The dramatic move to fire director Anatoly Iksanov after 13 years at the helm of the fabled venue appears to be the government’s attempt to restore order in a theatre that has in recent years been plagued by internal divisions, rivalries and scandals.
“Without question, the theatre needs renewal,” Culture Minister Vladimir Medinsky told a news conference.
Iksanov, 61, has been replaced by Vladimir Urin of Moscow’s Stanislavsky and Nemirovich-Danchenko Theatre, the minister said, adding that he was confident that Urin “can unite the Bolshoi Theatre’s team”.
Speaking alongside Medinsky, Deputy Prime Minister Olga Golodets added: “(Urin) will be able to do everything that first and foremost the company, all of Russia and the whole world are expecting.”
Urin, 66, sought to allay fears that he would introduce major changes to the iconic establishment frequented both by the Russian tsars and top Soviet brass including Joseph Stalin.
“I am not planning any revolutions,” said Urin, adding that it had been a hard decision to leave his own theatre, where he was director for 18 years.
When the Russian culture ministry first approached him with an offer to take charge of the country’s top theatre, he refused, Urin said.
“And only then, after seriously considering and weighing all the circumstances, I agreed.”
Iksanov, whose contract had been set to expire later year, delivered a terse statement to the media.
“For all of 13 years we worked as a single team, a single collective,” he said. “Thanks to the Bolshoi.”
Iksanov last month terminated the contract of his top critic and one of the Bolshoi’s biggest stars, Nikolai Tsiskaridze.
Following the acid attack on artistic director Sergei Filin — who is now at risk of permanent blindness despite surgery — Tsiskaridze called for the theatre’s entire management to be sacked and for himself to be put in charge.
A top soloist at the ballet, Pavel Dmitrichenko, has been charged with ordering the attack and is now behind bars awaiting trial.
The attack shocked ballet aficionados by revealing poisonous behind-the-scenes feuds at the Bolshoi, whose world-famous troupe and iconic columned building make it a top cultural draw in Moscow.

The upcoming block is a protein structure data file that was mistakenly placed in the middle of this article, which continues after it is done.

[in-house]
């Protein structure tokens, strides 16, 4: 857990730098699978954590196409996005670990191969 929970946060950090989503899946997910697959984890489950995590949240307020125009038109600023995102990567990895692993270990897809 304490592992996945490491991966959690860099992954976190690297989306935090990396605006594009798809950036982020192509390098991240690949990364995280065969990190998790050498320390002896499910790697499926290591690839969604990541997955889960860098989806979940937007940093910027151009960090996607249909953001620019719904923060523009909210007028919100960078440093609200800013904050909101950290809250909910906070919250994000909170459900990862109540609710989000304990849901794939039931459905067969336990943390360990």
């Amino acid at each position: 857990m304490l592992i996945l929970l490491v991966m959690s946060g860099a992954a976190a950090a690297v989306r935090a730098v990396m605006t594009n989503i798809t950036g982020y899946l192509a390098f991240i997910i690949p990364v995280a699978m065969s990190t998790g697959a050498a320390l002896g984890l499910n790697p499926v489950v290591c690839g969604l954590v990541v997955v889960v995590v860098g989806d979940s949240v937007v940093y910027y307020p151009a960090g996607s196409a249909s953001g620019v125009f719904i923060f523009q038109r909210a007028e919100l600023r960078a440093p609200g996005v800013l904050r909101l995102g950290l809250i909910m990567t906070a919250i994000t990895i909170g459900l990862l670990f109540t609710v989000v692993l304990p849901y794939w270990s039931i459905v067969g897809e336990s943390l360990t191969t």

In another high-profile scandal, Gennady Yanin, the director of the theatre’s ballet troupe, was in 2011 forced to resign after pornographic images allegedly involving him were posted on the Internet in an apparent smear campaign.
That same year, when the Bolshoi building, built in the 1820s, reopened after renovation work to restore its imperial splendour, critics complained the six-year-long refit costing hundreds of millions of dollars was too expensive and took too long.
The theatre’s management has also been criticised for questionable ticket-selling practices, with scalpers driving up the prices.
In the most recent flareup of tensions, Bolshoi prima ballerina Svetlana Zakharova walked out of a production of Onegin in a dispute over her role.
Theatre critics praised the choice of Urin, saying he had turned the Stanislavsky and Nemirovich-Danchenko Theatre into a world-class cultural institution.
“Urin is a very experienced director, with a very clear vision of what a modern musical theatre is,” critic Alexei Parin told AFP, adding that the Bolshoi had nevertheless “blossomed” under Iksanov.
Another critic, Vadim Gayevsky, questioned the decision to move Urin to the Bolshoi, noting that even a top-notch manager like him will not be able to overhaul the theatre.
“This is a huge company with exorbitant ambitions,” he told AFP. ”
The culture ministry said Iksanov had been offered the post of a ministry advisor and would be given a state medal.